Holmes’ reign of slaughter continued until 1894. After the World’s Fair had ended, Holmes left Chicago and headed south to Fort Worth, Texas. Holmes found Texas to be much stricter and so Holmes began to live a nomadic lifestyle. In St. Louis he was caught up in a horse swindle and was jailed.
While in jail Holmes concocted a plan with a fellow inmate named Marion Hedgepeth. His plan consisted of taking out a ten thousand dollar loan from the bank and then faking his death so as to not have to pay back the load. Marion though the plan was genius, and agreed to help Holmes for a small cut of the money. Hedgepeth gave Holmes the name of a trustworthy lawyer who would be able to assist Holmes in the insurance company swindle. Unfortunately for Holmes, the plan quickly fell through when the insurance company became very suspicious of his story. This, however, did not slow Homes down much. He looked to his long time associate, Benjamin Pitezel to assist in a more successful con. In this plan Pitezel was to fake his own death and have his wife collect the ten thousand dollar policy. This money was supposed to be split between the Pitezel family, Holmes, and the lawyer. Pitezel was supposed to fake his death by pretending to be blown up in a lab explosion and then he was instructed to go into hiding. Instead, Holmes actually killed Pitezel. Holmes made the death look like a suicide (Mrs. Pitezel was kept in the dark about the drastic change in the plans) and was therefore able to collect the money. He then used his charm and charisma to persuade Pitezel’s wife to allow three of her children into his custody while telling her that her husband was in hiding in South America. Holmes killed the children.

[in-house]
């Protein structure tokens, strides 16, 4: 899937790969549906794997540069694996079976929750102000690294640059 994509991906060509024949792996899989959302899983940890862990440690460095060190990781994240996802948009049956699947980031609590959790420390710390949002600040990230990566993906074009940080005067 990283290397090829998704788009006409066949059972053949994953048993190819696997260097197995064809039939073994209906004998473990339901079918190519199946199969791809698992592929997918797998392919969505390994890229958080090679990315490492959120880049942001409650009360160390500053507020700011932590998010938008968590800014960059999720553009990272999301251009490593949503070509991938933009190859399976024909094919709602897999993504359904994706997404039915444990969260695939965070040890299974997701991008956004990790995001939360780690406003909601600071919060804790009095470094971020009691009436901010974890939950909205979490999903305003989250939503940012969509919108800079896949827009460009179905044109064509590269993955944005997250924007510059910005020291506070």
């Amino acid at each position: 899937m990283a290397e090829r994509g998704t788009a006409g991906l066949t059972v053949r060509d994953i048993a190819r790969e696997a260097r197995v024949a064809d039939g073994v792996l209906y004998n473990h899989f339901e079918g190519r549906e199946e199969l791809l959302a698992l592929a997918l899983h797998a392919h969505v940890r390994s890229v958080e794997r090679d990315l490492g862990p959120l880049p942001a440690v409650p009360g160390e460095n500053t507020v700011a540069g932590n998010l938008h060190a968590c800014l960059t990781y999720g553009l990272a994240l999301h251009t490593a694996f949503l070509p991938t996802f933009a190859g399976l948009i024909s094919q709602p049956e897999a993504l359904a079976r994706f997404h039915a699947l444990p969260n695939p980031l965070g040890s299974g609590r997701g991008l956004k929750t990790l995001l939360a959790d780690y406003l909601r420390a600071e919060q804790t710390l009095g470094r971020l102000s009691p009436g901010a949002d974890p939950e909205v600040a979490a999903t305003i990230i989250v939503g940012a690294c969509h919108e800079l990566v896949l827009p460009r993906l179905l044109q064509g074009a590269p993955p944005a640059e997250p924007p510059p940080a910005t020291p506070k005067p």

The Chicago police, who had been suspicious of Holmes since he resided in the city, finally found what they had been looking for when the custodian of the castle confessed that he was never allowed up on the higher floors. The authorities used this as probable cause to begin inspecting the castle. Over the next month they were able to piece together Holmes’ killing techniques and strategies. On August 19, 1895 a mysterious fire burnt the entire building to the ground. As the Chicago police were unraveling the events in their city, Geyer was busy piecing together the parts of the Pitezel situation.
Holmes was put on trial for the murder of the Pitezel family and convicted. After a hefty bribe was offered by the Hearst Newspaper he also confessed to thirty murders in Chicago, Indianapolis, and Toronto. The confession was very questionable, however as six of the victims he claimed to have murdered were still living. Anything he said was to be taken with a grain of salt as he sometimes stated that he was innocent, while other times he claimed to be possessed by Satan. Regardless of his contradictory statements, Holmes was hung on May 7, 1896 at the Philadelphia County Prison.